The accusations of harrassment made in the letter include a comment by Dean at a January Faculty Council meeting when he called Willingham’s data a “travesty.”
“Such inflammatory language used in a professional setting and providing no opportunity to respond is more of a smear campaign than an honest effort to address the issues raised,” Clark wrote in the letter.
Willingham said she has no further plans with the group but agrees with the letter.
“They don’t represent me, and I’m not part of their organization or anything like that,” she said in an interview Monday. “But I’m a citizen of the United States, so you know they’re a government accountability agency, and I’m a state employee.”
Vice Chancellor for Communications and Public Affairs Joel Curran replied to the letter by saying UNC would make an outside evaluation of Willingham’s research public to be as transparent as possible, but UNC has yet to name the person or group conducting that outside review. University spokeswoman Karen Moon could only say the review’s results will be available soon.
Clark said in an interview the most troubling response was Dean’s statement to Bloomberg Businessweek.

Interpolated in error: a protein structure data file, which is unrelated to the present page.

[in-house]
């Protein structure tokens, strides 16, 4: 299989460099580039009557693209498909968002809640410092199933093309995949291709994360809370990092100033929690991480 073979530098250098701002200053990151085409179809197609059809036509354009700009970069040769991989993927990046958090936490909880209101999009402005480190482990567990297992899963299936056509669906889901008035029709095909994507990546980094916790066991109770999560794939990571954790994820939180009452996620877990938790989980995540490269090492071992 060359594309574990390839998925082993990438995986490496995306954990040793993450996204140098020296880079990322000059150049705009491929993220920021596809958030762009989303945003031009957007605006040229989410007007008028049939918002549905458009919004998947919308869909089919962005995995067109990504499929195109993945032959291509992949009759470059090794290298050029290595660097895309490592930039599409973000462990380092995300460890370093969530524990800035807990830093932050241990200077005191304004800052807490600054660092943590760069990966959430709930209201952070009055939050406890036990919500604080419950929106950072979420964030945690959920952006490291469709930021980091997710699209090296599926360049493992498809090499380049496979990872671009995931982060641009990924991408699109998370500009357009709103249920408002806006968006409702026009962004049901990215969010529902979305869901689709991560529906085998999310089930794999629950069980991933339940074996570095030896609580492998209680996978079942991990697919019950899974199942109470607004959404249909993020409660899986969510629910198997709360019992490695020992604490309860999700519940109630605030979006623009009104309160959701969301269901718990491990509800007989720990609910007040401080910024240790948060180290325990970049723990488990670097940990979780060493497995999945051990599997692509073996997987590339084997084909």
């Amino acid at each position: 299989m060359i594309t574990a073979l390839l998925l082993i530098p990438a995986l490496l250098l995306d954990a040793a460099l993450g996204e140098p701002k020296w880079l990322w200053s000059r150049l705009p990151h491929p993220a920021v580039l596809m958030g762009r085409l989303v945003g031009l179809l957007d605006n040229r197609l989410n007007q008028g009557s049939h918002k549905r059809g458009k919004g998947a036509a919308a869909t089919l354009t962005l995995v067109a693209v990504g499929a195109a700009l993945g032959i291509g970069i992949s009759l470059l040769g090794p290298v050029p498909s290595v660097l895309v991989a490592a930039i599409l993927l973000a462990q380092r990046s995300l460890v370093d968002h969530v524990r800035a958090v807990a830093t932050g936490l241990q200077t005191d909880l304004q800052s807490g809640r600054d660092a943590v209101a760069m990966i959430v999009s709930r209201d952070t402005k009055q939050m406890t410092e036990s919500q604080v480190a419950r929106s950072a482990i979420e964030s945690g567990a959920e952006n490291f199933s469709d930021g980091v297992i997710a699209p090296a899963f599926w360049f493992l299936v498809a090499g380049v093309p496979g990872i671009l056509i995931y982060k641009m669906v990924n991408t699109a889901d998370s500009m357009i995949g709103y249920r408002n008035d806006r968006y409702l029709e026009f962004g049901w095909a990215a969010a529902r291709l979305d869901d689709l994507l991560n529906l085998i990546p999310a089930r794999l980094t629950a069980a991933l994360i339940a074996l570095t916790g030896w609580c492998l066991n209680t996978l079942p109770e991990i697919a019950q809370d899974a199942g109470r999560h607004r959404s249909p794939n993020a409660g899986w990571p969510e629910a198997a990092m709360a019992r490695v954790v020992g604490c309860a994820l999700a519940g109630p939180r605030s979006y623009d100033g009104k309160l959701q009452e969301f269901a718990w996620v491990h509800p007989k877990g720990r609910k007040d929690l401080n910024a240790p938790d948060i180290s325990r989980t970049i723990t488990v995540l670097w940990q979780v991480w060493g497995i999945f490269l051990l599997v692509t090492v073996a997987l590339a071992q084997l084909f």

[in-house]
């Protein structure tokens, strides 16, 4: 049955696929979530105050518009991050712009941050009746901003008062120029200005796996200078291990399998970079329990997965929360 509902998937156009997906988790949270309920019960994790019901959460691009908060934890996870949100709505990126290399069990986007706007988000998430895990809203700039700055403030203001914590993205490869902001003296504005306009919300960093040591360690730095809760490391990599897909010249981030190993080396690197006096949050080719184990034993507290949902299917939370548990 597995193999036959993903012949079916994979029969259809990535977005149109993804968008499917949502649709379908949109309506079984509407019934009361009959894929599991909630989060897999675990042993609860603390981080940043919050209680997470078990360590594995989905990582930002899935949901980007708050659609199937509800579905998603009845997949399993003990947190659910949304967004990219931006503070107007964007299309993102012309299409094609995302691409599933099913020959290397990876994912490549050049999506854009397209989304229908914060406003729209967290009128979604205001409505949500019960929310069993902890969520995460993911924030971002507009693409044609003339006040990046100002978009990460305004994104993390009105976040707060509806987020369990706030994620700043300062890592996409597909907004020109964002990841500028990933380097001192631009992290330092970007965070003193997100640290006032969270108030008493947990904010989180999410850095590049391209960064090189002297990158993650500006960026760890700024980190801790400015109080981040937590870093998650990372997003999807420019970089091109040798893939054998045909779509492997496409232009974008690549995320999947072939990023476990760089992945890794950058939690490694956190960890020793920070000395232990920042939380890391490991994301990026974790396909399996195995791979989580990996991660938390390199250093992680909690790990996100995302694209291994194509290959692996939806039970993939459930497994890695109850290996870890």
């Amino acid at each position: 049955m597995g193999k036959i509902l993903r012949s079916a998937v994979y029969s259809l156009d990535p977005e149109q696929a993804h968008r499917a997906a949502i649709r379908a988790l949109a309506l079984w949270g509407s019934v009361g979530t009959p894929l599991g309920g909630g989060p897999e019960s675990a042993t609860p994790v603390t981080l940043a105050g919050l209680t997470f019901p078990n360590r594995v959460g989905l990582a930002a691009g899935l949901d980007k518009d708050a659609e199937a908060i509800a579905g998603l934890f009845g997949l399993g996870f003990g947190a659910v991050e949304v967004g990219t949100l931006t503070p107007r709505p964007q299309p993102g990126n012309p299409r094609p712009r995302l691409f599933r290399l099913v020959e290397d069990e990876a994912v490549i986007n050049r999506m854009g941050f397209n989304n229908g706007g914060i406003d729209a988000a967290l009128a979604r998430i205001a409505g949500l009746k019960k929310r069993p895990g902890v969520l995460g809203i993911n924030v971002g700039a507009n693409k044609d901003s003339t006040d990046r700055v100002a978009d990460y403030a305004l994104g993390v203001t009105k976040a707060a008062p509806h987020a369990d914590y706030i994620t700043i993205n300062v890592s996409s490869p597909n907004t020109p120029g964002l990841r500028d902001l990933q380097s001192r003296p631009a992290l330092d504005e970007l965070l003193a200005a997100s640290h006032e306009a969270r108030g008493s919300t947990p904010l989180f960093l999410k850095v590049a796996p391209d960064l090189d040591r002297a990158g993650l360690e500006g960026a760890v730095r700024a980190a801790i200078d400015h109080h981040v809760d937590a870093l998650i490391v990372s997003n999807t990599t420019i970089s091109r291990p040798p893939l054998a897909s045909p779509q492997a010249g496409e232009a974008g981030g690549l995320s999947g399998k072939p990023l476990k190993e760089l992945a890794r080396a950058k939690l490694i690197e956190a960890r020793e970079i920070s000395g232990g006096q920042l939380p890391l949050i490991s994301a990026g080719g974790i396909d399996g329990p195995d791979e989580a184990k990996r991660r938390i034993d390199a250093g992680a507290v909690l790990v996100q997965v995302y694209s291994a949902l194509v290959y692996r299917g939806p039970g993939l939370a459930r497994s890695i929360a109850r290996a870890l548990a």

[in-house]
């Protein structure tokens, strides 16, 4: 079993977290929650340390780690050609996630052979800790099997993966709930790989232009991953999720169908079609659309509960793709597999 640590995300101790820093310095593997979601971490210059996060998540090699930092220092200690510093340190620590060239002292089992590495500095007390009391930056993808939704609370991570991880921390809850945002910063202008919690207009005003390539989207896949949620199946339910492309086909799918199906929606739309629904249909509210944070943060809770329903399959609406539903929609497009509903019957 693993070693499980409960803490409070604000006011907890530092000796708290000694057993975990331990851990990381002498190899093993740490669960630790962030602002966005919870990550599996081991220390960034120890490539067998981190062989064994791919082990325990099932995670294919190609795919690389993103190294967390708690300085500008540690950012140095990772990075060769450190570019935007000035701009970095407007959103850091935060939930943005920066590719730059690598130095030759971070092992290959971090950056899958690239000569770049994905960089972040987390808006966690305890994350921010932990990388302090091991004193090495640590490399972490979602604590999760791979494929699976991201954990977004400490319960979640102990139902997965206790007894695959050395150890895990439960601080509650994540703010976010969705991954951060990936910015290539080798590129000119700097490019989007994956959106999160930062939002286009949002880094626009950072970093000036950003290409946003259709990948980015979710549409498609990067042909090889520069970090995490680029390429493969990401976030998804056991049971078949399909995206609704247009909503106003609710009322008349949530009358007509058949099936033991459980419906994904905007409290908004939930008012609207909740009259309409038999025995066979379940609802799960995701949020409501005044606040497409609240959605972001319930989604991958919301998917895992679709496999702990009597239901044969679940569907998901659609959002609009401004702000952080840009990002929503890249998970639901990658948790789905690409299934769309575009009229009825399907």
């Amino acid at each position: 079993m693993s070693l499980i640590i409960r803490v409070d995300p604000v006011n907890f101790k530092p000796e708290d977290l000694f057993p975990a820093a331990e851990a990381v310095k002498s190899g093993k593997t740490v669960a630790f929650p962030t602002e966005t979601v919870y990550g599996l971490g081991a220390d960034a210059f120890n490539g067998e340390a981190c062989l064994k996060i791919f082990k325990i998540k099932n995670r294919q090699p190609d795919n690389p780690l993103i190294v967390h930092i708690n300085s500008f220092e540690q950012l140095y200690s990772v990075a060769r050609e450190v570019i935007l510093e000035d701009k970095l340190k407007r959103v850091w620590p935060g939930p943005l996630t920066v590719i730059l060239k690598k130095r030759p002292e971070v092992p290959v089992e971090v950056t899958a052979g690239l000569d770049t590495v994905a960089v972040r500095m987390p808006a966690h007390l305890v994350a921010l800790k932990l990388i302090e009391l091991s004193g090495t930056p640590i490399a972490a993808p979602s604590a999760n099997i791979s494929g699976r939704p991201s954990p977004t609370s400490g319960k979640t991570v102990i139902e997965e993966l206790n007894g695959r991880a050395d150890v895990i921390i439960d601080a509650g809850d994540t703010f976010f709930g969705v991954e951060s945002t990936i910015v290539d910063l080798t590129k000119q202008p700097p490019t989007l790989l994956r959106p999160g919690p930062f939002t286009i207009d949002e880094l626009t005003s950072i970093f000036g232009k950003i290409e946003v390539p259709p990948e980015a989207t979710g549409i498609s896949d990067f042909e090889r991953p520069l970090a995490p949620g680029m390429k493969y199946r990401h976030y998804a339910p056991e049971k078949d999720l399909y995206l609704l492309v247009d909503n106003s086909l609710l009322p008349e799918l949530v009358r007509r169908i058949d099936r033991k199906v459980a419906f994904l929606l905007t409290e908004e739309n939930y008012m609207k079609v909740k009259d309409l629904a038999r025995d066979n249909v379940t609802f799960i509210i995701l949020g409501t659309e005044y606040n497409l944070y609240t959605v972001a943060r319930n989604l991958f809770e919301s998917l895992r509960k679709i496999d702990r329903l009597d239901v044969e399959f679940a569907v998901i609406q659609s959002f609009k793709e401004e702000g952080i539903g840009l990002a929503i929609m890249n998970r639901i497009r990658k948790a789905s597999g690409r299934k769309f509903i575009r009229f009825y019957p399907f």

“I would say that it raises to the level of harassment and intimidation when the provost makes a comment that you lied to a national magazine,” he said.
Raleigh attorney Jack Nichols said state law guarantees the right of public employees to do their jobs without fear of intimidation or harassment.
“My experience is that most whistleblowers are treated harshly or terminated,” he said in an email.
Nichols could not comment on whether he thinks UNC harassed Willingham, but said transparency needs to improve.
Willingham is one of many whistleblowers who have shared their stories about improprieties related to athletics. Former Binghamton University professor Sally Dear-Healey said she received “undue pressure” to change’ grades from within and outside the athletic department.
She said she was eventually fired and has since taught at three other universities. Dear-Healey considers the treatment she received to be harassment.
“(Binghamton is) a school that really prides itself on its basketball and the ability to do well and the desire to have that name for the school,” she said. “So basically I think anything and everything that could be done to promote that and support that was done.”